We finally do get a chase [though there’s still NO TENSION],which involves – guess what – going in and out of magic doors really quickly, and it’s hilarious, partly because all I could think of was Monster’s Inc. Mind you, I often found myself thinking about other things than what was on screen, such as what I should have for dinner tonight, or how maybe a better way of using the tenner I paid to watch this film would have been to give it to a passerby if he would stamp on my head. Then suddenly it’s all over, with lots of “love conquers all “ guff, but to be honest I’ve forgotten what was said, because it was venturing close to some of the unspeakably putrid, mouldy cheese of Scott Pilgrim Vs The World. Then again, George Nolfi’s stupid script is dumb throughout, such as when Stamp recounts a potted history of the human race that ignores everything outside of Western Europe and America. The fantasy elements seem ridiculous because of the lumpen way we’re introduced to them – there’s no attempt at surprise or escalation, and of course nothing makes much sense. Then again, the characters don’t do much that makes sense either. There’s a jaw-droppingly dumb bit where David, who abandoned Elise in a hospital bed three years before, turns up at Elise’s wedding asking her to come with him ,and after about ten seconds she DOES! Now all this may have been passable if the general tone of the film was tongue-in-cheek, but it’s actually deadly serious throughout. It’s also so incredibly lazy. Everything seems half-hearted, half-thought through, done with no conviction; as if after a while people realised they were making a bad movie and almost gave up.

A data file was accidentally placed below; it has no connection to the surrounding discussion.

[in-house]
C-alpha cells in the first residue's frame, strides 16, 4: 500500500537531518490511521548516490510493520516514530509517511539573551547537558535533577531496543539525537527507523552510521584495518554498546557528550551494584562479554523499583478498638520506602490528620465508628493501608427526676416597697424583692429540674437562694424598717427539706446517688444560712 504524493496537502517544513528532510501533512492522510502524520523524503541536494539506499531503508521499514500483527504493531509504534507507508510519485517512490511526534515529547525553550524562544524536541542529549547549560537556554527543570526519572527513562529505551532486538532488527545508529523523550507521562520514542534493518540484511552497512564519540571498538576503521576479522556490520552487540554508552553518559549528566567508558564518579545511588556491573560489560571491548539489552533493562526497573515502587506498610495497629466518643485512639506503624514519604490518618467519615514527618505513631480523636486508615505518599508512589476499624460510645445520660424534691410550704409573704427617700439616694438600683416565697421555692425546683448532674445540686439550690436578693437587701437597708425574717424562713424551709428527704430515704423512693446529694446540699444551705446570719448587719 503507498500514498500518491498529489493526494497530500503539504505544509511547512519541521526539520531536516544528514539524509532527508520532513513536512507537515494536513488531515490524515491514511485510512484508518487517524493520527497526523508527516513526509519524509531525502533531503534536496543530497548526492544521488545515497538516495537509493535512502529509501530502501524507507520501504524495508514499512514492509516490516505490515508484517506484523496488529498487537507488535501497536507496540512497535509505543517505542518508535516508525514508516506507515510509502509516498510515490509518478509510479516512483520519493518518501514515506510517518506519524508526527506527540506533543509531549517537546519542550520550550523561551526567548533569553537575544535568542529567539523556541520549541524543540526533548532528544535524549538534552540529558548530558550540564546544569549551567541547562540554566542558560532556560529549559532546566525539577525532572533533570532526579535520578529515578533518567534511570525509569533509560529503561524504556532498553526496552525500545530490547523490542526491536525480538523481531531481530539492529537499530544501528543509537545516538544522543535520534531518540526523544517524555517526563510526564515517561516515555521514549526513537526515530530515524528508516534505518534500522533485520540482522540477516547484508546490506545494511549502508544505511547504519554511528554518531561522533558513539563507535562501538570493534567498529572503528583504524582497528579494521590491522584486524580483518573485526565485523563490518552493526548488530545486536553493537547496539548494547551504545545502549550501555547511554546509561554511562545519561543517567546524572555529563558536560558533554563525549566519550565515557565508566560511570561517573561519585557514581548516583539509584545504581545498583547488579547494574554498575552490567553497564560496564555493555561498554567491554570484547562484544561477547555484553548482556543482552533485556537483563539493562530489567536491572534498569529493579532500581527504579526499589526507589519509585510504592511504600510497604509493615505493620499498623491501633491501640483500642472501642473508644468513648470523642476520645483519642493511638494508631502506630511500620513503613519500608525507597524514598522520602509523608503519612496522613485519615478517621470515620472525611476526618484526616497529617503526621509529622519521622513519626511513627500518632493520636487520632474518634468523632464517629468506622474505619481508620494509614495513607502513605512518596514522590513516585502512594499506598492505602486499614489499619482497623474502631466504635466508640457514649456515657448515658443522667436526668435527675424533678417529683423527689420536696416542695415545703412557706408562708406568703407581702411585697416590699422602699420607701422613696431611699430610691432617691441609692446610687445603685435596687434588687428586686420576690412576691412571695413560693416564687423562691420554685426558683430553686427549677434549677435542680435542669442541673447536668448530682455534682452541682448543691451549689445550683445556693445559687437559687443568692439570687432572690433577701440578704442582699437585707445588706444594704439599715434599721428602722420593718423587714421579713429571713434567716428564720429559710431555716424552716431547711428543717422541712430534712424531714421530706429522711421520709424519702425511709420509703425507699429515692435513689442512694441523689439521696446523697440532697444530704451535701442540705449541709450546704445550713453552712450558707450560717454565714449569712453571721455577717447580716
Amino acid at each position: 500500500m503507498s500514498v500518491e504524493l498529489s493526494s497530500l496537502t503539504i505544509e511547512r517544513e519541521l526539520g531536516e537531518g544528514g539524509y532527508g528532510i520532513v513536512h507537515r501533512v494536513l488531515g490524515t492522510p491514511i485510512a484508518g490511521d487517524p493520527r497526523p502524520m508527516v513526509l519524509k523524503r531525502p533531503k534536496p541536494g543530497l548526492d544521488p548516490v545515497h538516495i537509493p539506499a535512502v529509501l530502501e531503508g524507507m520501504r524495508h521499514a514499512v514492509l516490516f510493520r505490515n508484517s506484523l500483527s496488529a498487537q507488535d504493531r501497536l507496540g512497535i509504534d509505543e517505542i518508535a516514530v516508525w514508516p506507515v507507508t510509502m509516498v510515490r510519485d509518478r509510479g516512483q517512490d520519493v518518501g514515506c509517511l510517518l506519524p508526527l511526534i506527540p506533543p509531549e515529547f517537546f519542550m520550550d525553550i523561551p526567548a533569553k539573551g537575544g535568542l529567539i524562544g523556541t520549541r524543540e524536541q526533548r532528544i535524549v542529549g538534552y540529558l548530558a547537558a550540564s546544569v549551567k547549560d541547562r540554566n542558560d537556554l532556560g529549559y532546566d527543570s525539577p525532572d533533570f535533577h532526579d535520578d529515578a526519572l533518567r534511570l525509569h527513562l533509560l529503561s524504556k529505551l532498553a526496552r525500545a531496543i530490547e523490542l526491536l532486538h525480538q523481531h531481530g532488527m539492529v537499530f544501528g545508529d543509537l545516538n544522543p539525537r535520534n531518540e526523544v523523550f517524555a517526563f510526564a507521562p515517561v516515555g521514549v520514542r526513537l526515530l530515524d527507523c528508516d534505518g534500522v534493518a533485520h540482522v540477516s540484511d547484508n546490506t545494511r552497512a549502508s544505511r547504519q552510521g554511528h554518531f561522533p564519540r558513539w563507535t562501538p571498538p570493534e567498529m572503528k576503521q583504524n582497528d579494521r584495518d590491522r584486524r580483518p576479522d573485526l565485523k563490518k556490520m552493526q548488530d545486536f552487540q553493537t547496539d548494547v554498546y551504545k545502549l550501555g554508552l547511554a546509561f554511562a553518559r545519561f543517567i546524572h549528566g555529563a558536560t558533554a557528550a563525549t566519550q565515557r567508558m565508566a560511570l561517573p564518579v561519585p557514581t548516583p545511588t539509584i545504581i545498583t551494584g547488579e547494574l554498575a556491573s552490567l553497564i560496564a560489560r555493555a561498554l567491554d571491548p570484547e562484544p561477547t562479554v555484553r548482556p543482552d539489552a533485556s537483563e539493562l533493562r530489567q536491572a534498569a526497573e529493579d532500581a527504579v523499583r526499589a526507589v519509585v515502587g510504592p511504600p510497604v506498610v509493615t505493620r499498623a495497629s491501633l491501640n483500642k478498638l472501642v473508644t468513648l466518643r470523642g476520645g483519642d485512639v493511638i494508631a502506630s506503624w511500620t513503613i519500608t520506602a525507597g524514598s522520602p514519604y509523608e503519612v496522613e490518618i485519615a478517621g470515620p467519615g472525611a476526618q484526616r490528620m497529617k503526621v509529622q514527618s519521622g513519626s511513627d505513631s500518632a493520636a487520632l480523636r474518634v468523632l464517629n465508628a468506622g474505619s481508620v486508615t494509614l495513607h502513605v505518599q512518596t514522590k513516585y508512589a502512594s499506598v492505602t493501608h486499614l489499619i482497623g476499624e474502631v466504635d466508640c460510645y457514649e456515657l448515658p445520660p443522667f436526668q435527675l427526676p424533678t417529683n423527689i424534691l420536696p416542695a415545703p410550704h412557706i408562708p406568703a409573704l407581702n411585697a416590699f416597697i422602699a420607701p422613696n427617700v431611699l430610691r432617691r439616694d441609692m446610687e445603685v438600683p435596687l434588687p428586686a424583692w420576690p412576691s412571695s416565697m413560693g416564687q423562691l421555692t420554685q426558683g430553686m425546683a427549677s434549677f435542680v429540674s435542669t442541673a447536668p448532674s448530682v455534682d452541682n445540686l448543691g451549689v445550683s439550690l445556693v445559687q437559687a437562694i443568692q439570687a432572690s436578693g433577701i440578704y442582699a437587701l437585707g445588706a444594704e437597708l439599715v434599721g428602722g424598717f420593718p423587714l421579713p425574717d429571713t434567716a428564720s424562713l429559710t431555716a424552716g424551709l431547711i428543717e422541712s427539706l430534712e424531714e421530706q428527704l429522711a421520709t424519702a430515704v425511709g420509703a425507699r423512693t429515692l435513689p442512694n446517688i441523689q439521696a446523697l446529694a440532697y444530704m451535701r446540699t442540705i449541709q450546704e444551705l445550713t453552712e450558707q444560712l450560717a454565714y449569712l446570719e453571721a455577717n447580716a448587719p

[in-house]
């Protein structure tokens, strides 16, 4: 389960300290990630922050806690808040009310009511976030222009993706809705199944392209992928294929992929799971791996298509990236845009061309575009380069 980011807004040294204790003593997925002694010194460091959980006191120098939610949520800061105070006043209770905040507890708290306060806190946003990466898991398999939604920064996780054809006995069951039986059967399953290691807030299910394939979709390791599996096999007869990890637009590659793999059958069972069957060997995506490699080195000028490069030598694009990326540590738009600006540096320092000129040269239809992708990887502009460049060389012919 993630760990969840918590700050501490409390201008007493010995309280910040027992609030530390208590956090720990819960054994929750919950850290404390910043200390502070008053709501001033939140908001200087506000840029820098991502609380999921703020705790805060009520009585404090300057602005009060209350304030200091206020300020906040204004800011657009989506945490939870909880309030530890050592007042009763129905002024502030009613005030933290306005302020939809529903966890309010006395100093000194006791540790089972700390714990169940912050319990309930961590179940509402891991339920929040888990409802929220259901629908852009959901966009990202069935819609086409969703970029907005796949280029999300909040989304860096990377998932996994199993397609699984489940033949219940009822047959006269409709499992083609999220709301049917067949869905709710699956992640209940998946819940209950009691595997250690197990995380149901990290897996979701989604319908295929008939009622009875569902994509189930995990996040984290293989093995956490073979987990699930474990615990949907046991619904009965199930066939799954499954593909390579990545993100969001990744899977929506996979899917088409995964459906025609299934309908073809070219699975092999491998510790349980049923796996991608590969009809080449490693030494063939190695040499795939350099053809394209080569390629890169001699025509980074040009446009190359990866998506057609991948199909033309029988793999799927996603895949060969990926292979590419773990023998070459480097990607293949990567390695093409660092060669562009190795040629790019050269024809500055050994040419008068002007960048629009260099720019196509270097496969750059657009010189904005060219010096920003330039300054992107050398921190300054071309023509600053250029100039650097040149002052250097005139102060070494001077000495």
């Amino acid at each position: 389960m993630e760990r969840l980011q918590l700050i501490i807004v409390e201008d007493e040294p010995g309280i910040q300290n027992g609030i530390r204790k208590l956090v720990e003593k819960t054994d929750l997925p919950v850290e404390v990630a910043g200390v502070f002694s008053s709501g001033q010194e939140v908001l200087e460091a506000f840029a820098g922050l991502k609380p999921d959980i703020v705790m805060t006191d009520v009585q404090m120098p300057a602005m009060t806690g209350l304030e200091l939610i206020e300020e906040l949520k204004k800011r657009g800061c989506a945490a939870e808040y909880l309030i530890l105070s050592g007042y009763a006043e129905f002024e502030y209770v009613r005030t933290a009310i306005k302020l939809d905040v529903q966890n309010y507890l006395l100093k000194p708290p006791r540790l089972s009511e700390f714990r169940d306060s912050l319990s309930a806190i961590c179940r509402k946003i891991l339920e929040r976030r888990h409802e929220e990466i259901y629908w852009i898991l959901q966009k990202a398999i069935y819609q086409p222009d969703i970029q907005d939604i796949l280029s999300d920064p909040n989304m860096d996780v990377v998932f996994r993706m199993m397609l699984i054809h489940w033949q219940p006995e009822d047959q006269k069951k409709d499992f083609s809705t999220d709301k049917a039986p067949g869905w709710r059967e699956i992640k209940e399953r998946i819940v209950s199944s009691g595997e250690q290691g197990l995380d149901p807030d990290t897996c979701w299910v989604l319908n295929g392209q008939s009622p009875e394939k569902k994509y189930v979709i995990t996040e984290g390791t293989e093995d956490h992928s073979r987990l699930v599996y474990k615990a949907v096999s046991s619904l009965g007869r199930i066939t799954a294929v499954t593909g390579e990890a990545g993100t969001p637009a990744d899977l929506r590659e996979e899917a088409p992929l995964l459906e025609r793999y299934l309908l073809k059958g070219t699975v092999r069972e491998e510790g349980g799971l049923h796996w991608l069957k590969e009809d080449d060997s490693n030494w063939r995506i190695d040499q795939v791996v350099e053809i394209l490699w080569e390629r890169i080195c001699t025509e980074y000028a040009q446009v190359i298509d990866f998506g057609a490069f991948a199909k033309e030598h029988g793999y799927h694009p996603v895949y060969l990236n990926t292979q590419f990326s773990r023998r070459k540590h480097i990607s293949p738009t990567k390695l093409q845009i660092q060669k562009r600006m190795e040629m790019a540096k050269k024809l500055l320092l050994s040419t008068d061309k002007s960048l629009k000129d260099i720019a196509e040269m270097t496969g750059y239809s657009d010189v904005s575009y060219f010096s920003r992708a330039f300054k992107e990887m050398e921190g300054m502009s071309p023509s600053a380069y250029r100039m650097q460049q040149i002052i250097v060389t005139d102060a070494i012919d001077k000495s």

This filters down to Matt Damon’s performance. Now I’ve always thought him a bland actor who occasionally somehow finds it within himself to do something really good, as in parts of Hereafter, and he was born to play Bourne, but here he really looks like he’d rather be somewhere else. To be honest though I can feel his pain; whilst watching this movie I often felt I wanted to be somewhere else, like on the toilet. One thing that does lift this movie is rising star Emily Blunt, she’s really natural and I helps that to me she’s also drop dead gorgeous! Out of everyone else only Michael Kelly and Terence Stamp seem to be trying much. The score is the usual monotonous crap that you get in American films at the moment. I will say that the photography is fairly good and that, when the film focuses on the love story, it’s almost reasonable except for that awful scene I mentioned earlier. The trouble is, it’s surrounded by so much utter crap that I found the film a rather painful thing to sit through.